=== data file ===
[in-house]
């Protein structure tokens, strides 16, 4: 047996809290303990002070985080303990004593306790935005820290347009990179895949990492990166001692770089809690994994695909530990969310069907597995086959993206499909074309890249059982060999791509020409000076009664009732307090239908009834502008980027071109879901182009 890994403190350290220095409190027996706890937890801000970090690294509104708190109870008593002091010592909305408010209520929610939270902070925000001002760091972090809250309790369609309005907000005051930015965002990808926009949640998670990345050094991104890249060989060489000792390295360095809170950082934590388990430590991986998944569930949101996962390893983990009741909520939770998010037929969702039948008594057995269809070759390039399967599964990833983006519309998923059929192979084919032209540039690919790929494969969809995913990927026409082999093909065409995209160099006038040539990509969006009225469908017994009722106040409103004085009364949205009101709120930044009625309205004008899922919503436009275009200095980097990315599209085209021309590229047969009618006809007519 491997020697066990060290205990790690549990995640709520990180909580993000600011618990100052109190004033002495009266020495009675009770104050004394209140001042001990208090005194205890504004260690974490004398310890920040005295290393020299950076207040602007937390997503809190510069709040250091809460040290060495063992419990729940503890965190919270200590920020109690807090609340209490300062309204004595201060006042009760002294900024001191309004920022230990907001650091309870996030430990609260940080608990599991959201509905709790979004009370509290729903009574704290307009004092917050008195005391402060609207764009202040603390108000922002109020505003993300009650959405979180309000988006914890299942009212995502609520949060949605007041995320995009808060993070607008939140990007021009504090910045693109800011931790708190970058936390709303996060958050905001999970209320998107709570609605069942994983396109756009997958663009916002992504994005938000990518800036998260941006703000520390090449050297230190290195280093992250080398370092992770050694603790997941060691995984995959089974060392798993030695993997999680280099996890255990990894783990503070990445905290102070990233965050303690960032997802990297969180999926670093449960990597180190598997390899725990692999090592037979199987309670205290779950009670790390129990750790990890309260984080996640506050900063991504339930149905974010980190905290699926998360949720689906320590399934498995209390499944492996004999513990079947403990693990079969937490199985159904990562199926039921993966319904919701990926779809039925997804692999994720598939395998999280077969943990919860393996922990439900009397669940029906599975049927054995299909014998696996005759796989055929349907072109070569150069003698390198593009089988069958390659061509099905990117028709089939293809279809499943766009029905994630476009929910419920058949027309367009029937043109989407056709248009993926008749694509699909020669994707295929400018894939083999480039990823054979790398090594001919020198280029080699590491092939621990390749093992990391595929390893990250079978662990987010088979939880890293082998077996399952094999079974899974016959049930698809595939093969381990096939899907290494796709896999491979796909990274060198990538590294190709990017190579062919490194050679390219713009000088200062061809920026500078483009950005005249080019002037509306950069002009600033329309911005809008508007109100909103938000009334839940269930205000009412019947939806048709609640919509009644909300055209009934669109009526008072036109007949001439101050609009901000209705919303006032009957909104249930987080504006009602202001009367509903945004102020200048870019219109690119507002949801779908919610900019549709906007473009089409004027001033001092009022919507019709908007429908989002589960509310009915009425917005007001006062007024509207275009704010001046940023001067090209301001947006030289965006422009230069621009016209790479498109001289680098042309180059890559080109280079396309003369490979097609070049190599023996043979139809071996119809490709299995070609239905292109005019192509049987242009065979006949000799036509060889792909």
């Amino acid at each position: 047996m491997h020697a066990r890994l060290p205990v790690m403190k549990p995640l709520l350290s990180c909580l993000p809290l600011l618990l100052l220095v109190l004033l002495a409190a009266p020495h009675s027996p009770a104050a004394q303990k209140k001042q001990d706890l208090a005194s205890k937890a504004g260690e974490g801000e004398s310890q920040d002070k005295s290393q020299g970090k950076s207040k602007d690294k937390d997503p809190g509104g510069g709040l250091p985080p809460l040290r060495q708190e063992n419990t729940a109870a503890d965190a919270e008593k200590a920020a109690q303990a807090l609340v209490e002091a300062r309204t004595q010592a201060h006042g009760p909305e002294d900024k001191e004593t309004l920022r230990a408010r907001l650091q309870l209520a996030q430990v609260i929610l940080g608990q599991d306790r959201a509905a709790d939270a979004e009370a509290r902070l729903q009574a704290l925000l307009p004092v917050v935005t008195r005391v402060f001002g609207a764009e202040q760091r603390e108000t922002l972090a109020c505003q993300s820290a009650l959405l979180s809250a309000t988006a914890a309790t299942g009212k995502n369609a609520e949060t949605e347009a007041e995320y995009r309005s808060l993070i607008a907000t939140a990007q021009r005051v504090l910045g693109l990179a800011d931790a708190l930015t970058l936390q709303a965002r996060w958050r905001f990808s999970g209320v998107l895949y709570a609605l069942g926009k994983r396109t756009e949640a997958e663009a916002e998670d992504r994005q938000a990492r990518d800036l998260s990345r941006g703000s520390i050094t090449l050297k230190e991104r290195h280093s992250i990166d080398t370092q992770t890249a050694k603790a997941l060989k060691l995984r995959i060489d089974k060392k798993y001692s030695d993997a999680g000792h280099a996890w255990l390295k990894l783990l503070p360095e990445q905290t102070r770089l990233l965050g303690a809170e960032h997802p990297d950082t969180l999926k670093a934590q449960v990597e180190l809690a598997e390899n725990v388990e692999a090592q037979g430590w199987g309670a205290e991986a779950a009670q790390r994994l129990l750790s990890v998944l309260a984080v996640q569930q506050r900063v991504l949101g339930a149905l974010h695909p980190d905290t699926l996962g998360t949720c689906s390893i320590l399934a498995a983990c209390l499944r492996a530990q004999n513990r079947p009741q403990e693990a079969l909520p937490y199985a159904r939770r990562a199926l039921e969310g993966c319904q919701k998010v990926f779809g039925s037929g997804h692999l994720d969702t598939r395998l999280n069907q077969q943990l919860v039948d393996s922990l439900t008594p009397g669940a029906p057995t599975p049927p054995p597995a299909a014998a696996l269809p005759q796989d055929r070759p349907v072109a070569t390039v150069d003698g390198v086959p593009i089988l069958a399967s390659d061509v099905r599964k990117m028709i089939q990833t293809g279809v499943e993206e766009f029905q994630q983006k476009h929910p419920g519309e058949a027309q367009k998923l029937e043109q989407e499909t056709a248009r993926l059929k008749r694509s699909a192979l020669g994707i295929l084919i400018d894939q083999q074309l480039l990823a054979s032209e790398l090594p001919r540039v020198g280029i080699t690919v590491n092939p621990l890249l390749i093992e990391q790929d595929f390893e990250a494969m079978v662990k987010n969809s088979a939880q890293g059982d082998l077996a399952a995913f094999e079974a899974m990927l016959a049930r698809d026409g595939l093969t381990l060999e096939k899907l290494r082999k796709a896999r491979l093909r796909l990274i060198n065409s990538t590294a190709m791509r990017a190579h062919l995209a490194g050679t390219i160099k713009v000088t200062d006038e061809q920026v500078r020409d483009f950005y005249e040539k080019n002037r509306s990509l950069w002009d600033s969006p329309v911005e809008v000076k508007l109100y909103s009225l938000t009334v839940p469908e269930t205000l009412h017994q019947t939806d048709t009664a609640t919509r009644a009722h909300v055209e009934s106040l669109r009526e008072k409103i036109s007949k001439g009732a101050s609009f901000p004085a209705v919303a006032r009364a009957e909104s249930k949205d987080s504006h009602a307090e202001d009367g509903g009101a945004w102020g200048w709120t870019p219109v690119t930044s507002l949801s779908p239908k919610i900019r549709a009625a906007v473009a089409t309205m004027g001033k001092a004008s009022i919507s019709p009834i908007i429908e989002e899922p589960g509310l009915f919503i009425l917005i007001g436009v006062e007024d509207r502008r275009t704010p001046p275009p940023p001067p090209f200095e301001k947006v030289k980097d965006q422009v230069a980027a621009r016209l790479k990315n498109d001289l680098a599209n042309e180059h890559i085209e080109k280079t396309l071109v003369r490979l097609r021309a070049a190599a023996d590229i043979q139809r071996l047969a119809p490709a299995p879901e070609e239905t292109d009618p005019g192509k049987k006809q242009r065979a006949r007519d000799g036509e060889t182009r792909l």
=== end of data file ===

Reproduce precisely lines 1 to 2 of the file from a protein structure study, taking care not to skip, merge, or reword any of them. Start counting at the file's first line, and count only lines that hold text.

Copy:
[in-house]
């Protein structure tokens, strides 16, 4: 047996809290303990002070985080303990004593306790935005820290347009990179895949990492990166001692770089809690994994695909530990969310069907597995086959993206499909074309890249059982060999791509020409000076009664009732307090239908009834502008980027071109879901182009 890994403190350290220095409190027996706890937890801000970090690294509104708190109870008593002091010592909305408010209520929610939270902070925000001002760091972090809250309790369609309005907000005051930015965002990808926009949640998670990345050094991104890249060989060489000792390295360095809170950082934590388990430590991986998944569930949101996962390893983990009741909520939770998010037929969702039948008594057995269809070759390039399967599964990833983006519309998923059929192979084919032209540039690919790929494969969809995913990927026409082999093909065409995209160099006038040539990509969006009225469908017994009722106040409103004085009364949205009101709120930044009625309205004008899922919503436009275009200095980097990315599209085209021309590229047969009618006809007519 491997020697066990060290205990790690549990995640709520990180909580993000600011618990100052109190004033002495009266020495009675009770104050004394209140001042001990208090005194205890504004260690974490004398310890920040005295290393020299950076207040602007937390997503809190510069709040250091809460040290060495063992419990729940503890965190919270200590920020109690807090609340209490300062309204004595201060006042009760002294900024001191309004920022230990907001650091309870996030430990609260940080608990599991959201509905709790979004009370509290729903009574704290307009004092917050008195005391402060609207764009202040603390108000922002109020505003993300009650959405979180309000988006914890299942009212995502609520949060949605007041995320995009808060993070607008939140990007021009504090910045693109800011931790708190970058936390709303996060958050905001999970209320998107709570609605069942994983396109756009997958663009916002992504994005938000990518800036998260941006703000520390090449050297230190290195280093992250080398370092992770050694603790997941060691995984995959089974060392798993030695993997999680280099996890255990990894783990503070990445905290102070990233965050303690960032997802990297969180999926670093449960990597180190598997390899725990692999090592037979199987309670205290779950009670790390129990750790990890309260984080996640506050900063991504339930149905974010980190905290699926998360949720689906320590399934498995209390499944492996004999513990079947403990693990079969937490199985159904990562199926039921993966319904919701990926779809039925997804692999994720598939395998999280077969943990919860393996922990439900009397669940029906599975049927054995299909014998696996005759796989055929349907072109070569150069003698390198593009089988069958390659061509099905990117028709089939293809279809499943766009029905994630476009929910419920058949027309367009029937043109989407056709248009993926008749694509699909020669994707295929400018894939083999480039990823054979790398090594001919020198280029080699590491092939621990390749093992990391595929390893990250079978662990987010088979939880890293082998077996399952094999079974899974016959049930698809595939093969381990096939899907290494796709896999491979796909990274060198990538590294190709990017190579062919490194050679390219713009000088200062061809920026500078483009950005005249080019002037509306950069002009600033329309911005809008508007109100909103938000009334839940269930205000009412019947939806048709609640919509009644909300055209009934669109009526008072036109007949001439101050609009901000209705919303006032009957909104249930987080504006009602202001009367509903945004102020200048870019219109690119507002949801779908919610900019549709906007473009089409004027001033001092009022919507019709908007429908989002589960509310009915009425917005007001006062007024509207275009704010001046940023001067090209301001947006030289965006422009230069621009016209790479498109001289680098042309180059890559080109280079396309003369490979097609070049190599023996043979139809071996119809490709299995070609239905292109005019192509049987242009065979006949000799036509060889792909």